Get your kidney function tested. Most people with early CKD have no symptoms, which is why early testing is critical. Your kidney ‘health’ can be tested through simple blood and urine screens. Talk to your doctor about checking for protein in your urine and the level of creatinine in your blood. Know what your target blood sugar levels, blood pressure, and cholesterol levels should be. Visit your primary care provider regularly.
Take action in your community. Engaging people in the betterment of their own health is a critical ingredient for success. There will never be enough physicians, nurses or other health professionals to accomplish what is needed in a cost-effective and sustainable manner. Community members can assume more responsibility for their own health, as well as for those in communities around them. Collaborative community action will contribute substantially to reducing the risk factors and ultimately the incidence and prevalence of these life threatening diseases.. The Rogosin Institute has more than 25 years of community engagement and health action experience through its “Problem Solving for Better Health®” (PSBH®) program worldwide. (Problem Solving for Better Health: A Global Perspective, Springer 2010).
Committed to combating kidney disease, The Rogosin Institute in New York City recently launched a Kidney Disease Management Program, as well as several community-based initiatives in Brooklyn, Queens, and Manhattan to raise awareness of kidney disease. Rogosin believes that strong partnerships across organizations and communities are essential to create lasting change, and that through shared learning with groups around the world we can achieve better health outcomes through education and collective action, CKD prevention, screening, and early treatment programs.
Barry H. Smith, MD, PhD is the President and CEO of The Rogosin Institute and Director of its Dreyfus Health Foundation division.
Dr. Stuart Saal, Co-Director of Nephrology Services and Senior Physician for The Rogosin Institute
Pamela Hoyt-Hudson, BSN, Vice President, Center for Health Action and Policy, Director of the Center for Health Action and Policy
The Rogosin Institute, established in NewYork City in 1983, is an independent, not-for-profit institution with more than 500 staff members whose mission is to provide the highest quality, compassionate clinical care for people with kidney and other chronic diseases, including cardiovascular diseases (hypertension and lipid disorders), diabetes, and cancer through a multifaceted, integrative approach. Rogosin is closely affiliated with NewYork-Presbyterian Hospital and Weill Cornell Medical College. In addition, it is a Sponsored Member of the NewYork-Presbyterian Healthcare System, with a strong, growing presence in three New York City Boroughs: Brooklyn, Queens, and Manhattan. It is committed to improving health for the people of New York City and works closely with city, state, and federal agencies and other non-governmental organizations to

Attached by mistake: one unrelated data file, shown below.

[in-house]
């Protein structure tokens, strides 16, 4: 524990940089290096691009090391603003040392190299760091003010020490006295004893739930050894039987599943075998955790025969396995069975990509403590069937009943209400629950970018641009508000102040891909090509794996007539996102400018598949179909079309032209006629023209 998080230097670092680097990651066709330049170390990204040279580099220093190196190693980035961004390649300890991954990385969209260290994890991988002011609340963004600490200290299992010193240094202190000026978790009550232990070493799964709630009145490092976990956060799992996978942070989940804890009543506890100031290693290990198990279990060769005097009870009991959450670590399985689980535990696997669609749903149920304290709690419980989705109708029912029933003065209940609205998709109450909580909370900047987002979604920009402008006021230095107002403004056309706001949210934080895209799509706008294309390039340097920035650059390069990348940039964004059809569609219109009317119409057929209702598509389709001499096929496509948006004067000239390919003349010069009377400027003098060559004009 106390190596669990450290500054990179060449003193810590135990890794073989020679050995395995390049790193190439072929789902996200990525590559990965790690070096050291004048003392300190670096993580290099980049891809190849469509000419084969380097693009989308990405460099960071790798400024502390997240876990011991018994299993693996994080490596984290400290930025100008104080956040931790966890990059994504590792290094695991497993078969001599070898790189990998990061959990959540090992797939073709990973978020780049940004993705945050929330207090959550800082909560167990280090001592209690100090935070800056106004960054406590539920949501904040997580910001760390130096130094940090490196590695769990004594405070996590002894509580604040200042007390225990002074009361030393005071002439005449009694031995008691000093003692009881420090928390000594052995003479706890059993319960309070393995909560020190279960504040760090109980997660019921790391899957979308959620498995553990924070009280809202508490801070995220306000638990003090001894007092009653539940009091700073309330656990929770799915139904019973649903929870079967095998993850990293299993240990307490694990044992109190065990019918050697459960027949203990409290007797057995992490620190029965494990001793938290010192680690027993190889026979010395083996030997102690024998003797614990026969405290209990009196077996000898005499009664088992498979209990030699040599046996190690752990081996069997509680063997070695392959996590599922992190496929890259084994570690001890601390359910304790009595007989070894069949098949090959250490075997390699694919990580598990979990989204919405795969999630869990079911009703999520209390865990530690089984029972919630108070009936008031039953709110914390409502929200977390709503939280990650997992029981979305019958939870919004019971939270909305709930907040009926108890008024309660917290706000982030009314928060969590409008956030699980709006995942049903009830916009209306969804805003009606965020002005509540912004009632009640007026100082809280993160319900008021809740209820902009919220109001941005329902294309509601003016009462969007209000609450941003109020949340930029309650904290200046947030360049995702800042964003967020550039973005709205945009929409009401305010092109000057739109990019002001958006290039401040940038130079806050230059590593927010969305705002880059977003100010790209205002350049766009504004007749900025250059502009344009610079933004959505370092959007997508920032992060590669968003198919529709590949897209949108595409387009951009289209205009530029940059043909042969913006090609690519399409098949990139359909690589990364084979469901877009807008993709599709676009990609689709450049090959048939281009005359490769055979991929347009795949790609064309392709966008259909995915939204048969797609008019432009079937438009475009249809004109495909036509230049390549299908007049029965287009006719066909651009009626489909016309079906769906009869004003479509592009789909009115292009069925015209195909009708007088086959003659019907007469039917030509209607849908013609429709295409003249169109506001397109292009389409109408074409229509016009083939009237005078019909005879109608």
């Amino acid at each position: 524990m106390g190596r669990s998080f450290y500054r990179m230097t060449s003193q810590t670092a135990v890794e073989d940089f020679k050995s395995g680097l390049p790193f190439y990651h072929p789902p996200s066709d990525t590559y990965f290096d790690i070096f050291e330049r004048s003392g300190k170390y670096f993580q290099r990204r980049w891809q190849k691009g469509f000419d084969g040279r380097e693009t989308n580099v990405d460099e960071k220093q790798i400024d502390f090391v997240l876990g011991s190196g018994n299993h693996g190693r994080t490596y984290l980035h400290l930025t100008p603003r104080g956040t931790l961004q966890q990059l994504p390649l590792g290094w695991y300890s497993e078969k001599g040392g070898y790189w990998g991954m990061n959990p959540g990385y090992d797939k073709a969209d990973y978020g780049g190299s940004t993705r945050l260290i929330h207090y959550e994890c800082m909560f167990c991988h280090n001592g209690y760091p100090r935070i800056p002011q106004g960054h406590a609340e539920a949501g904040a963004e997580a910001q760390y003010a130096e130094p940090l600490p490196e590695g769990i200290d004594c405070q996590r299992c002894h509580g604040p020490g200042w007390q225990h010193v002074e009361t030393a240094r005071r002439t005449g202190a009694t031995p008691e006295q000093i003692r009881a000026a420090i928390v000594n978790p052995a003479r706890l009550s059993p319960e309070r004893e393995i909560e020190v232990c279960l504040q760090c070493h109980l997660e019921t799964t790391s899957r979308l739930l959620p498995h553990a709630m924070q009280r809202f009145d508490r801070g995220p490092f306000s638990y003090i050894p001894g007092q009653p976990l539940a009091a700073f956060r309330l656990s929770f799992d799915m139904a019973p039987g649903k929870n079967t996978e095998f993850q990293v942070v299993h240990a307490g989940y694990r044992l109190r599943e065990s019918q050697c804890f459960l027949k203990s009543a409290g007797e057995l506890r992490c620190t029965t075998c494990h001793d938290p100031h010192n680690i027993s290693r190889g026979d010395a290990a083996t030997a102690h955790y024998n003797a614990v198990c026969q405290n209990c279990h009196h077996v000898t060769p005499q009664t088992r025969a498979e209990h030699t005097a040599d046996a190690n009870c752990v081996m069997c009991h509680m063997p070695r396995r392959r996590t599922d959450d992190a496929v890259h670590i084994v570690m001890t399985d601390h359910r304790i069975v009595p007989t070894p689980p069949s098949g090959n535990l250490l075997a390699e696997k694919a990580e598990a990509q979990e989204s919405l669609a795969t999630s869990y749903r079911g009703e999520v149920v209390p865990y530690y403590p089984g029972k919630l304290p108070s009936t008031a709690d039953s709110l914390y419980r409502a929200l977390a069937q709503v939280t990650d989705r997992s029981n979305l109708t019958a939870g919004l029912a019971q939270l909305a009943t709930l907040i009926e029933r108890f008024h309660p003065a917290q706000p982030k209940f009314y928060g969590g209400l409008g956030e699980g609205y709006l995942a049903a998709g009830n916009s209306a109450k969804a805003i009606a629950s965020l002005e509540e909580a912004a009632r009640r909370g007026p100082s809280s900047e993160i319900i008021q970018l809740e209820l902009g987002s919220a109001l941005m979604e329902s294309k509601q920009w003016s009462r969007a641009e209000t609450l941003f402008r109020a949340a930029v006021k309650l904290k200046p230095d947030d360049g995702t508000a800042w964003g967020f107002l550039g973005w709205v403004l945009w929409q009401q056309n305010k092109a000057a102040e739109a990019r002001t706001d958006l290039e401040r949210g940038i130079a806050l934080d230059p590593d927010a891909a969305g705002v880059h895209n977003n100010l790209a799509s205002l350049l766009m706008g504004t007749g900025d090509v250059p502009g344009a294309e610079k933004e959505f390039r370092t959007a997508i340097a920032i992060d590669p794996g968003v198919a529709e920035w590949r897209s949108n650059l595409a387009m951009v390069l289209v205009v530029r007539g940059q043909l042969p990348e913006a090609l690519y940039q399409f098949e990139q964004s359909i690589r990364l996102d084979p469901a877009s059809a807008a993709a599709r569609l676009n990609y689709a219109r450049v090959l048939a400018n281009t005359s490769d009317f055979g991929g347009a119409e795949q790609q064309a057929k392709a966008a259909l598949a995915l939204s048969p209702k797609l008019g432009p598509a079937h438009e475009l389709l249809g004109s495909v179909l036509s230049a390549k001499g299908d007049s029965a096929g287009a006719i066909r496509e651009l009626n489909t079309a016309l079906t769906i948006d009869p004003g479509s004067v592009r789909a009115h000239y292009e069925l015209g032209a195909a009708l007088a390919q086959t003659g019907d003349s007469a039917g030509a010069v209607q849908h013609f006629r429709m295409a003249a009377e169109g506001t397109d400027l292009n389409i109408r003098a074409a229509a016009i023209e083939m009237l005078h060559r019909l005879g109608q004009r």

make the biggest possible impact for better health and an equitable and sustainable health and healthcare delivery system. For more information, visit www.rogosin.org
NewYork-Presbyterian Hospital, based in New York City, is the nation’s largest not-for-profit, non-sectarian hospital, with over 2,400 beds. One of the most comprehensive health care institutions in the world, the Hospital is committed to excellence in patient care, research, education and community service. NewYork-Presbyterian is the #1 hospital in the New York metropolitan area and is consistently ranked among the best academic medical institutions in the nation, according to U.S. News & World Report. The Hospital has academic affiliations with two of the nation’s leading medical colleges: Weill Cornell Medical College and Columbia University College of Physicians and Surgeons. For more information, visit www.nyp.org/globalservices
Couser, W., Remuzzi, G., Mendis, S., & Tonelli, M. (2011). The contribution of chronic kidney disease to the global burden of major noncommunicable diseases. Kidney International, 80 (12), 1258-1270.
Sponsored Story by New York-Presbyterian Hospital.